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Helping Clients Navigate Complex Urban Land Use Matters

Lucia A. Dougherty knows how to turn an empty urban lot into a soaring office tower or residential high-rise. As shareholder and co-chair of Greenberg Traurig’s Miami Land Development & Zoning Practice, Dougherty has guided her clients through the approval process for some of South Florida’s biggest real estate developments. 
“I really enjoy driving down the street and seeing the buildings that our firm has helped bring into existence,” says Dougherty, who was once called the “Empress of the Skyline” for her contributions to changing South Florida’s landscape. For example, Dougherty and her team have handled the permitting for three leading cultural institutions: the Patricia and Phillip Frost Museum of Science, now under construction in Museum Park, the neighboring Perez Art Museum Miami, and the Adrienne Arsht Center for the Performing Arts. 
But Dougherty doesn’t even have to get into her car to see the visible results of her law practice, since her downtown Miami office overlooks Brickell Key, the high-density urban island developed by Hong Kong-based Swire Properties. 
This fall, she helped Swire win approval of a city ordinance to develop the last vacant parcel on the island as a residential building with up to 668 units, rather than the prior commercial zoning. While Brickell Key’s residential capacity had been capped at 3,075 units under the city’s development regional impact (DRI) standards, Dougherty noted that the new project’s density would be well below the maximum residential limits for Brickell Avenue and downtown Miami.
“Lucia’s expertise has been very successful and valued over the years regarding Brickell Key legal land use matters,” says Stephen Owens, president of Swire Properties. “She is a delightful and well-regarded professional.”
The Views From City Hall
Dougherty grew up on three continents, as her father was in the ever-changing oil industry. She lived in Venezuela until she was eight, and then moved to New York, Belgium and the UK, where she studied at the American School of London. She earned her bachelor’s degree from Syracuse University, followed by a master’s degree in library science from the University of Oklahoma.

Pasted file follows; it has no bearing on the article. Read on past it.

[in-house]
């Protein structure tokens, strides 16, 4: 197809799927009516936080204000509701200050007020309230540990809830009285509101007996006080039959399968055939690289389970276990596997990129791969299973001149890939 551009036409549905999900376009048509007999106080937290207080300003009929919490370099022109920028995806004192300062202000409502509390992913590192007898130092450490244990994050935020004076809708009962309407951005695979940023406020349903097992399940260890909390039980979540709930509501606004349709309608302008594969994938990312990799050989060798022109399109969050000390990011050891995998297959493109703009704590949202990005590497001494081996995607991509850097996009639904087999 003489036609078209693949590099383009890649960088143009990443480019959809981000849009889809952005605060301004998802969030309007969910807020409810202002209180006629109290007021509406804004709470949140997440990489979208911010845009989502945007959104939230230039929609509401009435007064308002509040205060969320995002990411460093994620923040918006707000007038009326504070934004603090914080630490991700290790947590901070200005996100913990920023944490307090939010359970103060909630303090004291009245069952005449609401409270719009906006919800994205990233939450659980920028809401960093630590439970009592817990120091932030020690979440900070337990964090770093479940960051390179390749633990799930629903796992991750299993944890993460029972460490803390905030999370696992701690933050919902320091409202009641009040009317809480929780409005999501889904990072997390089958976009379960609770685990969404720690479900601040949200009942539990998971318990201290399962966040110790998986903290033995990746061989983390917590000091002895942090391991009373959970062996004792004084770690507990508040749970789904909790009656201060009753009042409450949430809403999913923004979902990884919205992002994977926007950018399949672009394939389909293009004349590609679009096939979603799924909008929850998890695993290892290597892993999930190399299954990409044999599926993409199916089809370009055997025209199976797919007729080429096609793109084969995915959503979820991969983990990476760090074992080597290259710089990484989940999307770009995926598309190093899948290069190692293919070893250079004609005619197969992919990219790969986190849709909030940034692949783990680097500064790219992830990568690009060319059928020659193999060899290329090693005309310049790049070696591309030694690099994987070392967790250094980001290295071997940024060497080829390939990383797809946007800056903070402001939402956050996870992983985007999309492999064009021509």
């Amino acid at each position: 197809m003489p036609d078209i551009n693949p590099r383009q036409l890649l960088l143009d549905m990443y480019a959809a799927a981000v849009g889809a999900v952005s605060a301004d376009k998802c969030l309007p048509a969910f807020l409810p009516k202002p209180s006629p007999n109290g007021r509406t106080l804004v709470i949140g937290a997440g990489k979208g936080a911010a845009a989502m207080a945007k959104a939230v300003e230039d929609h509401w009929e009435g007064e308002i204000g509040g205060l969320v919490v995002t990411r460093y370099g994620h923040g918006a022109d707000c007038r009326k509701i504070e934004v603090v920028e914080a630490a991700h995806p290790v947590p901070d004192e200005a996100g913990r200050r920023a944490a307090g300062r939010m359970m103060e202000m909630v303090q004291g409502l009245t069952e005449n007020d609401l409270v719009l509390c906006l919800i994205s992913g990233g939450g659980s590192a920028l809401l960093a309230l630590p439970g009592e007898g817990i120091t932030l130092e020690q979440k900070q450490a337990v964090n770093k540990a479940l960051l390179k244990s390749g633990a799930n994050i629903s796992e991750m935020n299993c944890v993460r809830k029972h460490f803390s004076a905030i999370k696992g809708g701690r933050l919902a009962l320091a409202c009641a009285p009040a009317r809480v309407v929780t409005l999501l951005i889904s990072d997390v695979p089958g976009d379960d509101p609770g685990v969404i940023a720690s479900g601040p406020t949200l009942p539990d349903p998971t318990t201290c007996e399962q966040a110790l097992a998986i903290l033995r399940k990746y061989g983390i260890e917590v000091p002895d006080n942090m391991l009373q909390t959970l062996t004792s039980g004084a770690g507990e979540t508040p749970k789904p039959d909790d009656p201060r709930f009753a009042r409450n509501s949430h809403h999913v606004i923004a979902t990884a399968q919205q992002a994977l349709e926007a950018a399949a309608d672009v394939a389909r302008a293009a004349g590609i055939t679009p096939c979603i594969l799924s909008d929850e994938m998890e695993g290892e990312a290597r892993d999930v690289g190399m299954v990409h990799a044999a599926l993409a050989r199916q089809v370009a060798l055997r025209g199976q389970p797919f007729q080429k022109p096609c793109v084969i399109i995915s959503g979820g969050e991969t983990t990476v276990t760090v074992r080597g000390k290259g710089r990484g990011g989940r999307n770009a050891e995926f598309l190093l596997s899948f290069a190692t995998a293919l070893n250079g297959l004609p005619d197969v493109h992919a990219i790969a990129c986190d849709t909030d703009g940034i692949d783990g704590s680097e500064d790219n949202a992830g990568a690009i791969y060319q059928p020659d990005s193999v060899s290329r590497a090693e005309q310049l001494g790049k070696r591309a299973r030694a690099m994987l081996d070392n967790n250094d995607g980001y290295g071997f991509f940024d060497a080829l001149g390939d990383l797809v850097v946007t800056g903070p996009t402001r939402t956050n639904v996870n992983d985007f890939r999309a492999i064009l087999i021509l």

Dougherty started her career as a librarian, but soon began taking law classes at night. After earning her juris doctor from Oklahoma City University School of Law in 1975 she worked as an assistant city attorney in Oklahoma City, where she handled everything from traffic cases to homeowners who kept illegal chickens in their back yards. She married Michael Allen, a professional tennis player and hang-gliding enthusiast. When her husband was killed in an accident, Dougherty moved to South Florida to be closer to her parents, who had retired to Lighthouse Point in Broward. 
After settling into Miami, Dougherty enrolled at the University of Miami School of Law, earning an LLM in ocean and coastal law. Her goal was a position with the National Oceanic and Atmospheric Administration (NOAA). When that didn’t materialize, she shifted gears and moved into municipal law in the Miami Beach city attorney’s office, where she began her career as a South Florida land use attorney.
In the next few years, Dougherty honed her credentials in municipal law. Her office moved back and forth across causeways over Biscayne Bay, as she served as Miami Beach assistant city attorney, Miami assistant city attorney, Miami Beach city attorney and Miami city attorney, a post she held from 1984 to 1988. “Lucia was the perfect city attorney knowledgeable, resourceful, compatible and with street smarts,” says former Miami Mayor Maurice Ferré. “She was a major player in moving the City of Miami ahead.”